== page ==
“It was a great learning experience for a young coach to come in and be able to learn how to coach,” Reid said. “I had a great mentor with Vic Rowen, who helped show me the way. It set up a foundation for me so I could continue on and move up the ladder. And I’ve maintained that foundation. It was simply being able to teach, which is a big part of coaching.” 

Reid knew of Melvin’s interest in coaching, so he created a graduate assistant position, which had not been a position that the program had before then. 

Melvin remembers the impact of the Gators football program being shut down in 1994 due to a lack of funding and opposition, among other reasons. Melvin found it to be a shame that opportunities dried out for players and coaches who weren’t likely to make rosters at bigger programs.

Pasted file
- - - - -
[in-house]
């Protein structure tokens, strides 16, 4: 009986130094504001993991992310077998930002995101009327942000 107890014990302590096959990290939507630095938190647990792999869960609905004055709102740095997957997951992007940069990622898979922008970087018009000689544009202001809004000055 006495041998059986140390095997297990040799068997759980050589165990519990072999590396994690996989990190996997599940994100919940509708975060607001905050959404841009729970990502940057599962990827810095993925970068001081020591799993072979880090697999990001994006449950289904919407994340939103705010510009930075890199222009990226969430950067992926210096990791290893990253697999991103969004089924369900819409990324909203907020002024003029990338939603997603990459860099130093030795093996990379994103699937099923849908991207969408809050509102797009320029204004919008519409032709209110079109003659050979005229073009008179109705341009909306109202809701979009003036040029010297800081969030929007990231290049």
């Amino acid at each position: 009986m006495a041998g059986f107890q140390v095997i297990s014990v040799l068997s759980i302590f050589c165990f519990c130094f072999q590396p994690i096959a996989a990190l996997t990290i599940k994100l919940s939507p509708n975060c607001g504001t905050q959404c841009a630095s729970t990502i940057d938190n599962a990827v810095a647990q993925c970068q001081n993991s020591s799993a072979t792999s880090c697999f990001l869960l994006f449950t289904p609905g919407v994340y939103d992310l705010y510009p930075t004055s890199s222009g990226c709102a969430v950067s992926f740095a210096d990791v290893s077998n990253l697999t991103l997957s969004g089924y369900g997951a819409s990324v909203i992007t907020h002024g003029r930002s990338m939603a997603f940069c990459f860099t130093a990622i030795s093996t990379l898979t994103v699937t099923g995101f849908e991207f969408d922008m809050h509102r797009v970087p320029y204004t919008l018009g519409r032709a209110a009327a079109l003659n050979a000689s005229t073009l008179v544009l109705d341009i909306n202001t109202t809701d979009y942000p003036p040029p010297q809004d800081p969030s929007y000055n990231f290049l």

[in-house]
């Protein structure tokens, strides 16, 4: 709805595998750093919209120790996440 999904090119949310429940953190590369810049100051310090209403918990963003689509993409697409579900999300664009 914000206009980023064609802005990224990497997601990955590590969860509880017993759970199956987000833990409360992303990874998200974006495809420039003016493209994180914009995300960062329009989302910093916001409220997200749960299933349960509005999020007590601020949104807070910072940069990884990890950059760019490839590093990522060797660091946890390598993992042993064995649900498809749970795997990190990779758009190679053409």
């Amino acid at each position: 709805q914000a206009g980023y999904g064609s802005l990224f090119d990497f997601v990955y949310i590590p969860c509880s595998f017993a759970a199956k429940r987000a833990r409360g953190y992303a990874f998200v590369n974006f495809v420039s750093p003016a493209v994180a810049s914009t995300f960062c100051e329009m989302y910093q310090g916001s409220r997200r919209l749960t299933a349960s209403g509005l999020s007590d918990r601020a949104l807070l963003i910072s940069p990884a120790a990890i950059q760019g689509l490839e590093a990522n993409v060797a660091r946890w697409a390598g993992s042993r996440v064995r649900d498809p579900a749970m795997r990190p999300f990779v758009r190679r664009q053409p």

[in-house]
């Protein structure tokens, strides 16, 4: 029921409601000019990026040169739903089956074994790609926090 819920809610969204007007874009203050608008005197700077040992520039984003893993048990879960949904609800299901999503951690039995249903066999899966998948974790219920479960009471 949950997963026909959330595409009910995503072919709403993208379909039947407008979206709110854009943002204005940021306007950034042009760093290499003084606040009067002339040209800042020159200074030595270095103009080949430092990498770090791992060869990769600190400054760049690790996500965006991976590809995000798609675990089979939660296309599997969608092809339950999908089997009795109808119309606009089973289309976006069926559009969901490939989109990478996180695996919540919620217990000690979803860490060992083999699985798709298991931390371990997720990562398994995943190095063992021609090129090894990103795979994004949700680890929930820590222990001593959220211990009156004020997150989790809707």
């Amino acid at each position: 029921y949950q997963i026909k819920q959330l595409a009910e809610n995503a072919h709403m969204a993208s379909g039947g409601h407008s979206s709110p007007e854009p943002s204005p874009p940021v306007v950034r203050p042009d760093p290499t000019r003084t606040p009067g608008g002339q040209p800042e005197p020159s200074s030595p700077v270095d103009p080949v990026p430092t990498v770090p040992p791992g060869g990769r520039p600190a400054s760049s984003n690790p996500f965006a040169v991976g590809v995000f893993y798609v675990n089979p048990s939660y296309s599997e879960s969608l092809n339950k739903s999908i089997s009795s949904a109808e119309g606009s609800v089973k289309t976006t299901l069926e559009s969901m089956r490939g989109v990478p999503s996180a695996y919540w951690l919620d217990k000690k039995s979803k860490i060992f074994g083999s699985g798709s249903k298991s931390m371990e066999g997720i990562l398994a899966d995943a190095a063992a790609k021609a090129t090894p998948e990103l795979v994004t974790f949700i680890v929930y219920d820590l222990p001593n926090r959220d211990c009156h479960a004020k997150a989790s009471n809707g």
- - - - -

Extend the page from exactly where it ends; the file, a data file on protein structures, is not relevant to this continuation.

“It was very unfortunate, because obviously, that’s where I played. And honestly, for me, without athletics, I would not have gone to college,” Melvin said. “There’s no two ways about it. I did it to play football because I enjoyed that. And that brought me to where, after two years of college, I decided that now I want to go and get a teacher’s credential because I want to stay in this.” 

When Reid became the head coach of the Philadelphia Eagles in 1999, he brought in Melvin as an offensive assistant and quality-control coach. In 2002, the team promoted Melvin to tight ends coach, a title he has kept ever since. 

Reid and Melvin then went to the Kansas City Chiefs together in 2013. They’ve currently racked up a 247–138 record. Reid has the fifth most wins by a head coach in NFL history and is just four wins away from taking fourth. Reid has 38 playoff games as a head coach, 22 of which are wins. Both are the second most in NFL history behind the legendary New England Patriots coach Bill Belichick.